BY NKIRU ODINKEMELU
Eighty-four years after the Nigerian Anatomy Act was introduced, the Anatomical Society of Nigeria (ASN) said it was time to amend the act to meet with its 21st century needs.
To get this done, no fewer than 400 Anatomists from 55 private and public universities offering anatomy converged at Babcock University, Ilishan-Remo for their 14th Scientific Conference and Annual General Meeting (AGM).
The chairman of the local organizing committee, Professor Jide Desalu, who disclosed this earlier at a briefing, said there was an urgent need for the society to close ranks and see to the amendment of the anatomy act.
He said unless the standard is raised, anatomists in Nigeria cannot really move on.
His words: “The Anatomy act has never been significantly amended for over 80 years. Civilization has greatly advanced and education has purposefully advanced, these among other factors show us that the Anatomy Act requires immediate attention and a conscientious effort to amend it to meet the needs of 21st century.”
Dr. Desalu who doubles as the first Anatomist in Nigeria and now Head of Department, Department of Anatomy, Babcock stressed that there were so many illegality on Anatomy which needed to be reviewed.
“I don’t know how people have been faring in Nigeria, teaching anatomy without a subsisting act, which means a lot of things have been going on in Nigeria on illegal bases. I doubt if any medical school apart from Ibadan that started it obeyed any law that is related to using human body in dissection.”
This is even as he noted that Nigerians unlike their counterparts in the UK do not donate their bodies for scientific research, pointing out that the bodies they currently use for teaching are basically unclaimed bodies.
He however affirmed that even at this, those dead bodies have rights, so should not just be used like animals.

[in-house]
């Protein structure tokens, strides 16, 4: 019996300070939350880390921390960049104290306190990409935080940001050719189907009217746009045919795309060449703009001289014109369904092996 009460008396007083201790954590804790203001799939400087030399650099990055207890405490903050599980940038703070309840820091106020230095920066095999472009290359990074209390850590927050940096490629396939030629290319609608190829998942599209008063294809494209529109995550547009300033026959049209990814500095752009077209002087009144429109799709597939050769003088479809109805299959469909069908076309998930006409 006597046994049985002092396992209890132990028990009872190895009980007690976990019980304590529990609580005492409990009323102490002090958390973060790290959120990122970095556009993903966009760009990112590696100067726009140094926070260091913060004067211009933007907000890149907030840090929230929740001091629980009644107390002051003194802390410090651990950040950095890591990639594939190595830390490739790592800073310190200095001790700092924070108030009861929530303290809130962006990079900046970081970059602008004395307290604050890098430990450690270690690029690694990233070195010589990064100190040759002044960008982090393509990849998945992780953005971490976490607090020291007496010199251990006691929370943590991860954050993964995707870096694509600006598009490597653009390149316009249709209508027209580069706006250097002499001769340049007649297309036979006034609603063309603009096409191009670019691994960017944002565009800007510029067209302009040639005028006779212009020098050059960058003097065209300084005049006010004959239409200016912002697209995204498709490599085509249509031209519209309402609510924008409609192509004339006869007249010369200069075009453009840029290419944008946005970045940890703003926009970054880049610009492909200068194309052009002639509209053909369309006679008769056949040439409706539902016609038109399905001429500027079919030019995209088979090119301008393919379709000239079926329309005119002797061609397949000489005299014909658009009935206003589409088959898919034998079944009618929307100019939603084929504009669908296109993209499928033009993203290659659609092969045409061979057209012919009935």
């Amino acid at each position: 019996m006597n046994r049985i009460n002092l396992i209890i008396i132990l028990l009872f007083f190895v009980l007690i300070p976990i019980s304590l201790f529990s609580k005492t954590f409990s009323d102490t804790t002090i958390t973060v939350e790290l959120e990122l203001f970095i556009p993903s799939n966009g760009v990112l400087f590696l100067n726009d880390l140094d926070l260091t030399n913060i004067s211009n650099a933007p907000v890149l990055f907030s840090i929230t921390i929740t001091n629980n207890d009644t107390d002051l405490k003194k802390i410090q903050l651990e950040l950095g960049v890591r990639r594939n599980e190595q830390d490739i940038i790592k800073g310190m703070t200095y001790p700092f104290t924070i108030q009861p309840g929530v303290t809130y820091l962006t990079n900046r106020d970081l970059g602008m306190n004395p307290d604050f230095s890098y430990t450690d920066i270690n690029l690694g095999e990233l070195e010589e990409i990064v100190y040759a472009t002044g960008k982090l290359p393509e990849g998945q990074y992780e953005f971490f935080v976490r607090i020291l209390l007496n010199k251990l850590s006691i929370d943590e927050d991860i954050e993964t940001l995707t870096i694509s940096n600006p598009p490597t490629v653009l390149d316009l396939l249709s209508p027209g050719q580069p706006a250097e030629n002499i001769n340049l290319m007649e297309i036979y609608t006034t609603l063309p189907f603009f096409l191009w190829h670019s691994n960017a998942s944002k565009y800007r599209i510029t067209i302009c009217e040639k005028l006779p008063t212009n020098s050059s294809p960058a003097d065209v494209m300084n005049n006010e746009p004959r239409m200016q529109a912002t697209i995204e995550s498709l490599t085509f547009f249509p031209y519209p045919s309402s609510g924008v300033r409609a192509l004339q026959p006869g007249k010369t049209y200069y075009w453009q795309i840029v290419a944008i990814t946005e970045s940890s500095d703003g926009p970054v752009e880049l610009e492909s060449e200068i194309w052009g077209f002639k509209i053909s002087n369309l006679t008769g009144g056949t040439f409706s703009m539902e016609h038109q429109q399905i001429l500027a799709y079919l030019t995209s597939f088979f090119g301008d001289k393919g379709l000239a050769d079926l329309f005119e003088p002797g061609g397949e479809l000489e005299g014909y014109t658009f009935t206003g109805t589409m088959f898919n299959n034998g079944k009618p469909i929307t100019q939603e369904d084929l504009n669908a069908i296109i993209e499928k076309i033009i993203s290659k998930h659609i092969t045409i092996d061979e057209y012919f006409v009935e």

Noting that, “during the conference, we are going to have an act being reviewed for us by which the ministry of health will have overall control of how bodies are donated for medical students to dissect. They must set up a council that will be controlled by a body that will have laws that will tell you precisely who can dissect human body and must also have a register of where these bodies come from, the age, sex and the cause of death.”
This is also an important step to get accurate records and ensure that the person whose body they are dissecting did not die of any infectious disease that will affect the person dissecting it.
To achieve the goal of the conference, the association wisely chose majority leader of the House of Representative, Hon. Femi Gbajabimila as the keynote speaker for the event. A retired United Nations Organisation’s official, Professor Oladapo Walker and an official of the federal ministry of health, Mr. Wole Afolayan would also deliver lead papers at the two plenary sessions.
While Gbajabiamila would lecture on Anatomy Act: What Next? The Senator is expected to put them through on how to get their act amended and push for its passage into law. Professor Walker, now at Babcock University would dwell on “Anatomy as a basic medical science: Re-positing for cutting edge research and innovation”, while Mr. Afolayan will speak on “Anatomy in the context of the global sustainable development goals”.